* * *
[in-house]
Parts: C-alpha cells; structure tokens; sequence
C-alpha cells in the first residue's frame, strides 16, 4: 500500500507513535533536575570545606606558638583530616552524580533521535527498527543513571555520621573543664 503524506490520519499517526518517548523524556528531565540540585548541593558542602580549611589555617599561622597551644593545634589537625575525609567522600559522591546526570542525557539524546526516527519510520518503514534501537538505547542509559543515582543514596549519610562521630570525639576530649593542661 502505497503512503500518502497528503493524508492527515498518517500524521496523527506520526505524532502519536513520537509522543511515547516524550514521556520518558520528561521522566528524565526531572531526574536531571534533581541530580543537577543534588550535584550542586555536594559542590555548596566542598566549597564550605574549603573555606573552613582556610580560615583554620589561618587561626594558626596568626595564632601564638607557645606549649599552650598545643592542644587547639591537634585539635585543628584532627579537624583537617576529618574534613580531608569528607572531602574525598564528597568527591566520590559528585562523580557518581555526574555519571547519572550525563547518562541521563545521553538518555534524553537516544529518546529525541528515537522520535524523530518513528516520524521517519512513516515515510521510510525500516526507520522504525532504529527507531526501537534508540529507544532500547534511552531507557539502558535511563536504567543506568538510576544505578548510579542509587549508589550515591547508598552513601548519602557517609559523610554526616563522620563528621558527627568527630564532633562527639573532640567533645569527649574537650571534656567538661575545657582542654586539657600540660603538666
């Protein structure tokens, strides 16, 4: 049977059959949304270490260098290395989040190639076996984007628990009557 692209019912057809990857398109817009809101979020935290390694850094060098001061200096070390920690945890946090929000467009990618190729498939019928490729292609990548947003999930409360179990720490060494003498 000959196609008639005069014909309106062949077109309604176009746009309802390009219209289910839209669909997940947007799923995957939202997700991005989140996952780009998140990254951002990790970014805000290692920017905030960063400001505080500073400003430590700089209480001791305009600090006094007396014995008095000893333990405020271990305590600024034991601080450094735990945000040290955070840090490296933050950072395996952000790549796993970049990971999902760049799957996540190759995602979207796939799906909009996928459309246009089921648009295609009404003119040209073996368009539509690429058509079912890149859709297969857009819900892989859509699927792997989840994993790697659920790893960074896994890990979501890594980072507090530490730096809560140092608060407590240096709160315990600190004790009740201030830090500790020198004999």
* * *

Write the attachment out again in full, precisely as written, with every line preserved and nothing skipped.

[in-house]
Parts: C-alpha cells; structure tokens; sequence
C-alpha cells in the first residue's frame, strides 16, 4: 500500500507513535533536575570545606606558638583530616552524580533521535527498527543513571555520621573543664 503524506490520519499517526518517548523524556528531565540540585548541593558542602580549611589555617599561622597551644593545634589537625575525609567522600559522591546526570542525557539524546526516527519510520518503514534501537538505547542509559543515582543514596549519610562521630570525639576530649593542661 502505497503512503500518502497528503493524508492527515498518517500524521496523527506520526505524532502519536513520537509522543511515547516524550514521556520518558520528561521522566528524565526531572531526574536531571534533581541530580543537577543534588550535584550542586555536594559542590555548596566542598566549597564550605574549603573555606573552613582556610580560615583554620589561618587561626594558626596568626595564632601564638607557645606549649599552650598545643592542644587547639591537634585539635585543628584532627579537624583537617576529618574534613580531608569528607572531602574525598564528597568527591566520590559528585562523580557518581555526574555519571547519572550525563547518562541521563545521553538518555534524553537516544529518546529525541528515537522520535524523530518513528516520524521517519512513516515515510521510510525500516526507520522504525532504529527507531526501537534508540529507544532500547534511552531507557539502558535511563536504567543506568538510576544505578548510579542509587549508589550515591547508598552513601548519602557517609559523610554526616563522620563528621558527627568527630564532633562527639573532640567533645569527649574537650571534656567538661575545657582542654586539657600540660603538666
């Protein structure tokens, strides 16, 4: 049977059959949304270490260098290395989040190639076996984007628990009557 692209019912057809990857398109817009809101979020935290390694850094060098001061200096070390920690945890946090929000467009990618190729498939019928490729292609990548947003999930409360179990720490060494003498 000959196609008639005069014909309106062949077109309604176009746009309802390009219209289910839209669909997940947007799923995957939202997700991005989140996952780009998140990254951002990790970014805000290692920017905030960063400001505080500073400003430590700089209480001791305009600090006094007396014995008095000893333990405020271990305590600024034991601080450094735990945000040290955070840090490296933050950072395996952000790549796993970049990971999902760049799957996540190759995602979207796939799906909009996928459309246009089921648009295609009404003119040209073996368009539509690429058509079912890149859709297969857009819900892989859509699927792997989840994993790697659920790893960074896994890990979501890594980072507090530490730096809560140092608060407590240096709160315990600190004790009740201030830090500790020198004999």